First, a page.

A second chance

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The Army supports program to keep ex-convicts out of jail.

Major Jorge Torres stands in front of the Arizona State Prison Complex in Phoenix. [Photo by Jose Manuel Guzman]

Across the street from the Southwest Divisional Headquarters is the Arizona State Prison Complex-Phoenix. The prison serves two purposes: It houses inmates with mental issues, and it serves as a processing center for the relocation of convicted criminals to prisons across the state. Chaplain Karl Alzen is the senior chaplain at the facility.

About three years ago, Alzen approached the Southwest offices to request volunteers to assist with the prison’s “Legacy Project”—a mentoring curriculum led by faith-based groups. The program targets inmates who are within two years of release or parole.

Major Tom Ford, Sun City Areas corps officer, was assigned to the Southwest Division as an outreach counselor when Alzen approached the headquarters. When Ford met with Alzen, he knew this program was right up his alley. As a newly commissioned officer in the early 1980s, he served as a chaplain in Hawaii working with kids in a psychiatric facility. Reassigned to the Del Oro Division, he served as a prison chaplain in the Chico Corps. Serving as a chaplain in the Southwest Division, he felt he met the criteria for the project.

He filled out an application, attended an orientation, and submitted to a full background check. He was then admitted to the program.

Relapse rate
Statistics show that over 90 percent of released inmates permanently reside in the county they were released in. Statistics also show that the recidivism rate of released prisoners in Arizona is around 75 percent in Arizona. However, the number quickly drops to 25 percent when mentoring is involved.

A new world
When a prisoner is released the goal becomes signing them up for the Army’s Bible correspondence course. This curriculum is offered free of charge and encourages them to not only read and study on their own, but also receive more in-depth knowledge and understanding of the Bible.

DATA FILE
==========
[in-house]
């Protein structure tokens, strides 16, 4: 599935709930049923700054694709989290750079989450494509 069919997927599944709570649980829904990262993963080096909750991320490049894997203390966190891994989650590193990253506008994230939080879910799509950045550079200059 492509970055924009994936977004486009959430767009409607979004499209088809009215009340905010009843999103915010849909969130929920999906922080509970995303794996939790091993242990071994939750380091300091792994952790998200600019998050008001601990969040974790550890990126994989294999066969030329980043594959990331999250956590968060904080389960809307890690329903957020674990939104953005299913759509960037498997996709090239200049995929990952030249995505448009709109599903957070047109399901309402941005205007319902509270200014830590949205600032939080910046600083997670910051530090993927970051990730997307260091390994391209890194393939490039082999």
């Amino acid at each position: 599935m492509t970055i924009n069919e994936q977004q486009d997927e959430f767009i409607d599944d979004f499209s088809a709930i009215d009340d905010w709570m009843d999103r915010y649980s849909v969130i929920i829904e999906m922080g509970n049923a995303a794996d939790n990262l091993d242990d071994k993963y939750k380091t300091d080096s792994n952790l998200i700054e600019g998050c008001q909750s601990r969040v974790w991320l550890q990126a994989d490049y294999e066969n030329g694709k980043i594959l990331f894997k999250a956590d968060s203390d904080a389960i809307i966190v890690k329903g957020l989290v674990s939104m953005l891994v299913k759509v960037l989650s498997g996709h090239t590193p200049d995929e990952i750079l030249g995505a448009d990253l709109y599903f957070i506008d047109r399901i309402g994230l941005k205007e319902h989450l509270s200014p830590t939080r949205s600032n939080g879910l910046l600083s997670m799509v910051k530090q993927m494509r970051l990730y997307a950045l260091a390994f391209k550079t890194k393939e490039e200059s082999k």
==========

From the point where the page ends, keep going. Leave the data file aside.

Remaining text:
Many of the prisoners were incarcerated for a while and recognize that society—as they knew it—has drastically changed. The relationship with their mentor helps them become familiar with the new lifestyle and prepare them for acclimation into it. Most are eager for support and want to learn how they can best fit into their new world.

The program
Step one involves contact between the mentor and the inmate six months before release date. That relationship then extends for six months after. The cornerstone of the contact is to lay a strong foundation on the love of Christ and his sacrifice for everyone in a way the prisoner understands. Then, the counselor introduces classes on education in relationships, a Christian 12-step approach to addiction—since over 90 percent who are incarcerated have a problem with alcohol and/or drugs—skills, and spiritual formation.

Lives changed
Since getting involved in the program, Major Ford and his staff have seen some positive results. They started with six inmates, four of which are out. Ford and his team are currently involved with three of the unconfined men. Captain Jorge Torres, corps officer, Phoenix (Maryvale) Corps, holds Bible studies and life classes with the men once a week where some made decisions for Christ, one asked Torres to perform his marriage ceremony, and another expressed interested in becoming a corps member.

Currently attending a prison inmate ministry conference, Ford has no plans to call an end to his work with prisoners. “They deserve a second chance, one with Christ in their lives instead of drugs and alcohol,” he said. “My work with them is very rewarding.”

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